While continuing to lobby against the slave trade, Wilberforce founded The Bible Society, The Society for Bettering the Condition of the Poor, and published an apologetic theology, “A Practical View of the Prevailing Religious System of Professed Christians in the Higher and Middle Classes in this Country Contrasted with Real Christianity.”

By 1804, it appeared that the tide was changing in Parliament. Wilberforce helped found the Abolition Society and reintroduced his bill in 1804 and again in 1805. The bill fell both times. Yet he persevered. In the face of defeat, Wilberforce published an influential tract against the trade of human slaves. Over and over again, Parliament resisted the inevitable.

Finally, on July 26, 1833 — a full 46 years after it was first introduced — the Emancipation Bill passed. Wilberforce died three days later.

John Pollock, the great Christian biographer of both Wilberforce and John Newton, reminds us of the genius of Wilberforce’s life: “First Wilberforce’s whole life was animated by a deeply held personal faith in Jesus Christ. Rather than ascribing to lifeless dogma or dull conventional religious thinking, Wilberforce and his colleagues were motivated by a robust personal belief in the living God who is concerned with individual human lives, justice, and the transformation of societies. At their core was a profound sense of the presence and power of God giving them vision, courage and the necessary perspective to choose their issues and stand against the powerful interests aligned against them.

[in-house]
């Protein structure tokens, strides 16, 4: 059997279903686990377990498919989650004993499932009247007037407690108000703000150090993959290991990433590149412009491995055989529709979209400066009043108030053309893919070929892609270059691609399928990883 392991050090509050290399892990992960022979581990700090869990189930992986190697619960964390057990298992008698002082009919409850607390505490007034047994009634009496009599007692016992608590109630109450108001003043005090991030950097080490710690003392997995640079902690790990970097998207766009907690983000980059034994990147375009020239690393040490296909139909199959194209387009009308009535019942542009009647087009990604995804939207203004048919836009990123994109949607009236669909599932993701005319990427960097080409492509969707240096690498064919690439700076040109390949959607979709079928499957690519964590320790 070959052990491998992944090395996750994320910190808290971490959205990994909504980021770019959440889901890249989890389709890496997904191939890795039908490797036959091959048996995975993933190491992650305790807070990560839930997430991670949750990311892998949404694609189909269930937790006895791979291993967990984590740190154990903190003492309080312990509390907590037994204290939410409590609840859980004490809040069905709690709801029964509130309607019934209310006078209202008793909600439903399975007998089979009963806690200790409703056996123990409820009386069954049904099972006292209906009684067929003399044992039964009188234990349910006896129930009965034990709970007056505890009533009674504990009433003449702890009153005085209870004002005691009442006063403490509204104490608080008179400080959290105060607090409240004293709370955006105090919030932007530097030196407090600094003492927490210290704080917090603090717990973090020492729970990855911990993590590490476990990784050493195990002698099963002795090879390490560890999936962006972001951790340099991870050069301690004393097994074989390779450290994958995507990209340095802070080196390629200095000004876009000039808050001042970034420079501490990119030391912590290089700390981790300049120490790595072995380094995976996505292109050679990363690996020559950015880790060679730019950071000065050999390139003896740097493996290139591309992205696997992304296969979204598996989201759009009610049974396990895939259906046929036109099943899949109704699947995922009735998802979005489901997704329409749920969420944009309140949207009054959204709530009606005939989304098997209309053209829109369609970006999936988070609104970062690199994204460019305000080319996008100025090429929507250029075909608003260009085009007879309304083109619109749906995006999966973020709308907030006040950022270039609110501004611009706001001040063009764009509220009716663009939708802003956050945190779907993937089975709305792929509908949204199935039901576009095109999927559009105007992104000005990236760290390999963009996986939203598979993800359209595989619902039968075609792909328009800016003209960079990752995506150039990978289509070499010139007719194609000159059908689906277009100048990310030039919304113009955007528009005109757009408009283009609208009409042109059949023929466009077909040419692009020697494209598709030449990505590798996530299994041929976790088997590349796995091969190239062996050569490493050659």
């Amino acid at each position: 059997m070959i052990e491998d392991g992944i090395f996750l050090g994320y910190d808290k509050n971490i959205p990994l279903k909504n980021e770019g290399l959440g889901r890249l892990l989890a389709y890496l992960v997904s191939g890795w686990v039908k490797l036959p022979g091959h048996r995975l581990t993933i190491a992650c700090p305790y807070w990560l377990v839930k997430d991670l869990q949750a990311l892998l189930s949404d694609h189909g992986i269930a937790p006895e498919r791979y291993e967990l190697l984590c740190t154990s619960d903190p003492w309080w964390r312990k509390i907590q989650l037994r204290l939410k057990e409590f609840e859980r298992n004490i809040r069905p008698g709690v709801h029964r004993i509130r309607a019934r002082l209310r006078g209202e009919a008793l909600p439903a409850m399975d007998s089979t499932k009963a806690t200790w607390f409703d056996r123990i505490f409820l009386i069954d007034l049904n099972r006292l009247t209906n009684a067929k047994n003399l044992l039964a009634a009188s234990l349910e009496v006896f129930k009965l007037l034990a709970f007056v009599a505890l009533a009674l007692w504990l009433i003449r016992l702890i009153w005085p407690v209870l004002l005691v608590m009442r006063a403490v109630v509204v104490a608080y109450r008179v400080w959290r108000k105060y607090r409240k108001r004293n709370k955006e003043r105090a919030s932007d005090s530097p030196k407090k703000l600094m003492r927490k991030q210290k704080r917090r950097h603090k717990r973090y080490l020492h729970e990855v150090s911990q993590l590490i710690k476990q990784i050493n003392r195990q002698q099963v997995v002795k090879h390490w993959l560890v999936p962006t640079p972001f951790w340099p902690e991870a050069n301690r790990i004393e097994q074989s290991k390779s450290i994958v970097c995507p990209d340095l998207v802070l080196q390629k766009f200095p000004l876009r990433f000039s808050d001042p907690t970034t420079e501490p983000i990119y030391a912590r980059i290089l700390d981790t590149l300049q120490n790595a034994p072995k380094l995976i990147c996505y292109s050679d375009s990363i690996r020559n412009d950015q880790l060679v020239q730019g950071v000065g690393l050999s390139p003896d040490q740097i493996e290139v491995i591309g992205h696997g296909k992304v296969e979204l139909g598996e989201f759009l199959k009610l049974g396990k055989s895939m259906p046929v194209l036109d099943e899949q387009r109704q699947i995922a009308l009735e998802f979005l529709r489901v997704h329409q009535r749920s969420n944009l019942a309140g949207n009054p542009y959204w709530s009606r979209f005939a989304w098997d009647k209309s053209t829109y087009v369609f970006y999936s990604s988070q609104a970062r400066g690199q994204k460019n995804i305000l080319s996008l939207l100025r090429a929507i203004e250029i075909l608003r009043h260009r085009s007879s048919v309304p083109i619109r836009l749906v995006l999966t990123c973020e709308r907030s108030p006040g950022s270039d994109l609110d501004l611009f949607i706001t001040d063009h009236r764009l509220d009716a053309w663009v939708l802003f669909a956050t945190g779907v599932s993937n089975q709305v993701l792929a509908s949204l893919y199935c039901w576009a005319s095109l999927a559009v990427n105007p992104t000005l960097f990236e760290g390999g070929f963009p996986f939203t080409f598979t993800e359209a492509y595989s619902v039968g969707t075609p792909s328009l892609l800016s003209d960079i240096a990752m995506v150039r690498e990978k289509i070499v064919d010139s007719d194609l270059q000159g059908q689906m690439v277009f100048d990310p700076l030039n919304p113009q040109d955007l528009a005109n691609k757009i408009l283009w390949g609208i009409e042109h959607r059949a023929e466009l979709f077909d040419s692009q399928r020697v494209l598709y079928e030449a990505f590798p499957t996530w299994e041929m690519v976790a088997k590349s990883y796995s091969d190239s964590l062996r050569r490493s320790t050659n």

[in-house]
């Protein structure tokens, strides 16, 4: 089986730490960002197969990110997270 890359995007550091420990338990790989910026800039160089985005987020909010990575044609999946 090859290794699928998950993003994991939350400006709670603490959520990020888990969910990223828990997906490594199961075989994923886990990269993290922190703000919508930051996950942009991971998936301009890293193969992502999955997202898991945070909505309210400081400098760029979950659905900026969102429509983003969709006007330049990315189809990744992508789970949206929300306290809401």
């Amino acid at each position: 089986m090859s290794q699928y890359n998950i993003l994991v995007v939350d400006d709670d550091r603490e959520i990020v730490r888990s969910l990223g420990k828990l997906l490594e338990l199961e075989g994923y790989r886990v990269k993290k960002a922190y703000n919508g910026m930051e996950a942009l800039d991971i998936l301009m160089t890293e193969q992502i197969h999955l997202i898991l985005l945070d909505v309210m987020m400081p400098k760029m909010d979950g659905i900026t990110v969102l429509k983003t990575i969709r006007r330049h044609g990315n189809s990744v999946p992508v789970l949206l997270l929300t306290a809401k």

“Wilberforce, along with his friends, viewed himself as a pilgrim on a mission of mercy, never defining his identity of purposes by the flawed values of his age. This transcendent perspective made him the freest of men and therefore the most threatening force against the status quo. Second, Wilberforce had a deep sense of calling that grew into the conviction that he was to exercise his spiritual purpose in the realm of his secular responsibility.

“Too often people of faith draw a dichotomy between the spiritual and the secular. Religious activities are considered a lofty calling, while secular involvements are viewed with disdain and believed to have little to do with true spirituality.”

We tend to be shortsighted when it comes to cultural transformation. If we do not see promiscuous abortion outlawed in one generation, we tend to give up. If we are not successful in turning around the militant homosexual agenda, we faint.

If our culture disintegrates around us, we are tempted to acquiesce. If the church loses her power, we often contribute to her impotence by forfeiting what is necessary to her potency, personal holiness.

Wilberforce has left us a legacy of fidelity to God, commitment to the worshiping community, effectiveness in public theology and perseverance in the face of systemic opposition. In addition, his life under God reminds us that it may take generations to see cultural transformation. We might never see it ourselves. But, we are to be faithful to do what God calls us to do, all the while remembering that God will accomplish his purpose in and through us.
C. Ben Mitchell, Ph. D., is professor of bioethics and contemporary culture in Deerfield, Ill., and a consultant to the Southern Baptist Ethics & Religious Liberty Commission.

    About the Author

  • C. Ben Mitchell

    C. Ben Mitchell is provost and vice president for academic affairs at Union University in Jackson, Tenn., as well as research fellow with the Ethics & Religious Liberty Commission.